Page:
Interview with 1700monkeyninjas

Electronic music gives an artist a carte blanche for experimentation, without the constraints of more chefs making the soup.

How did you become involved in electronic music?
I have always loved electronic music, that is, music made with electronic instruments. Primarily, I was inspired early on, by Trent Reznor’s work, Ministry and others who used whatever cutting edge tech of their time.   These artists went beyond the hipster bullshit that you see these days. Credit where credit is due, it was actually a guy I worked with a few years ago, who turned me onto electronica, dubstep, etc.  He was giving me stuff by Skrillex, Noisia, Zomboy, Feed Me…just a shit load of stuff, and I was in love with it all.  This was music that made you think…the opposite of songs with words and singers, etc.  Then he got a copy of FL studio off Pirate Bay, and gave me a copy along with some plugins. Wasn’t too long thereafter, that I released Concupiscent Chaos.  Electronic music gives an artist a carte blanche for experimentation, without the constraints of more chefs making the soup.

What song of yours are you most proud of? 
Actually, I’m more interested in the process of making a track than in the conclusion of the effort.  There are certain moments when I find a sample that is perfect, or when I just compile a certain part and then sit back and bask in it for a moment.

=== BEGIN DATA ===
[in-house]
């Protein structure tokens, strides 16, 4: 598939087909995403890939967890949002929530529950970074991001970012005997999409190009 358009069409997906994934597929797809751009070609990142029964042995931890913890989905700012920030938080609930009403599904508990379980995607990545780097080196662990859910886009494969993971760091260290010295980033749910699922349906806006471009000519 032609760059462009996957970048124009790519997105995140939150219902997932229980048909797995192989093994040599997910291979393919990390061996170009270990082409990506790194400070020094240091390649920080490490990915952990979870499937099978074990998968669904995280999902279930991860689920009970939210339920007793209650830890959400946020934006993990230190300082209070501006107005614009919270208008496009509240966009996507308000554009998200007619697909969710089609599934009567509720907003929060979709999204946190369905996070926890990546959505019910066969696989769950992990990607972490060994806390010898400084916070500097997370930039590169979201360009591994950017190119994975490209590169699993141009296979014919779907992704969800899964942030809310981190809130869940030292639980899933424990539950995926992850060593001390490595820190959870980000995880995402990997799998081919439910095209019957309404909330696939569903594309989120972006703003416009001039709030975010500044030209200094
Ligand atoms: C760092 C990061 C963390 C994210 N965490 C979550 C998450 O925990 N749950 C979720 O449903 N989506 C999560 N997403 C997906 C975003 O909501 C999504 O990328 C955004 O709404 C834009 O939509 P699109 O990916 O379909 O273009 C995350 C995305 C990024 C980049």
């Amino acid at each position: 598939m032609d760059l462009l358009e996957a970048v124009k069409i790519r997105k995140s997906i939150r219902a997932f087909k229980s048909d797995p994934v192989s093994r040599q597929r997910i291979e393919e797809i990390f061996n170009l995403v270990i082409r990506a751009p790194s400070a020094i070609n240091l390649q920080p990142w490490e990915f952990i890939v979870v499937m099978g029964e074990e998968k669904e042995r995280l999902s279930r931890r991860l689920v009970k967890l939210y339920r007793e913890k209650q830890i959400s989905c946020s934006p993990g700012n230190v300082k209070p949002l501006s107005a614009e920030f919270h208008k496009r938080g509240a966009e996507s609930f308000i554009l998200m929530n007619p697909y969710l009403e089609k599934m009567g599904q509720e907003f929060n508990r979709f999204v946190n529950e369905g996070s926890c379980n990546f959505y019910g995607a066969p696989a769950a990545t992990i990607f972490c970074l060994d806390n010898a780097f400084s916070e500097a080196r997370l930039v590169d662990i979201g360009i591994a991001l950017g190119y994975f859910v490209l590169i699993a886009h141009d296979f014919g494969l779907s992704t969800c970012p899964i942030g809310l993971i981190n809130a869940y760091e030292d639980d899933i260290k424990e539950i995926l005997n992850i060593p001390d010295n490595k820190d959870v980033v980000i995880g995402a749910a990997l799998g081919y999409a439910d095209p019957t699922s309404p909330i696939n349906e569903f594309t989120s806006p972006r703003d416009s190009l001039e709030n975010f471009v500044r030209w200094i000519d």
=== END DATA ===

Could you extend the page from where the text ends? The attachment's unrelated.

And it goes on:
How do you balance your music with other obligations?
Very carefully.  Always working on multiple tracks at a time, usually with some kind of theme on which to focus the whole of the work at that point in time.  This could be a title of the record-to-be, an image, a story.  It’s all a question of time maintenance.  Any artist who isn’t rolling in it, if they are serious about what they do, they have to master this factor.

Who would you want to collaborate with for a new track? 
Not sure if collaboration is my thing.  Any time I’ve tried it in other genres of music, going as far as to audition a singer, etc.  It never works out.  I was playing with another guitarist years back when I was doing the singer-songwriter thing, but he had initially come to me, saying that he loved my stuff and that he just wanted to be included in some way.  He initially had his mind set on drums.  Worked for a while, but he was doin’ his own thing too.  That’s the thing. More chefs making the soup, the longer it takes to do anything, and people are often not completely invested in the thing, because they’re doing their own thing.  And it’s nothing bad.  Everybody wants to express themselves, but it can be a bit daunting when it comes to completing work.  When you work on your own, you have only one person to blame.

What has been your biggest break in your musical career so far?
I set little goals for myself.  I wanted to release something on Beatport, and I got “you ARE the storm” there.  I wanted to get on Pandora, and I finally did, with this same record.  It was great hearing that someone was listening to an Eminem song, and then “Smert Alyeck” came up. Even if somebody only listens for thirty seconds, I just followed Eminem.  So cool.  Initially, I just wanted to see what other artists come up that Pandora says are similar.  My stuff gets categorized so many different ways, I wanted to see how what was dubbed “similar.” Though it wasn’t an initial goal, I have a website in Japan now, and it works directly with Reverbnation. That’s like a cherry on top.

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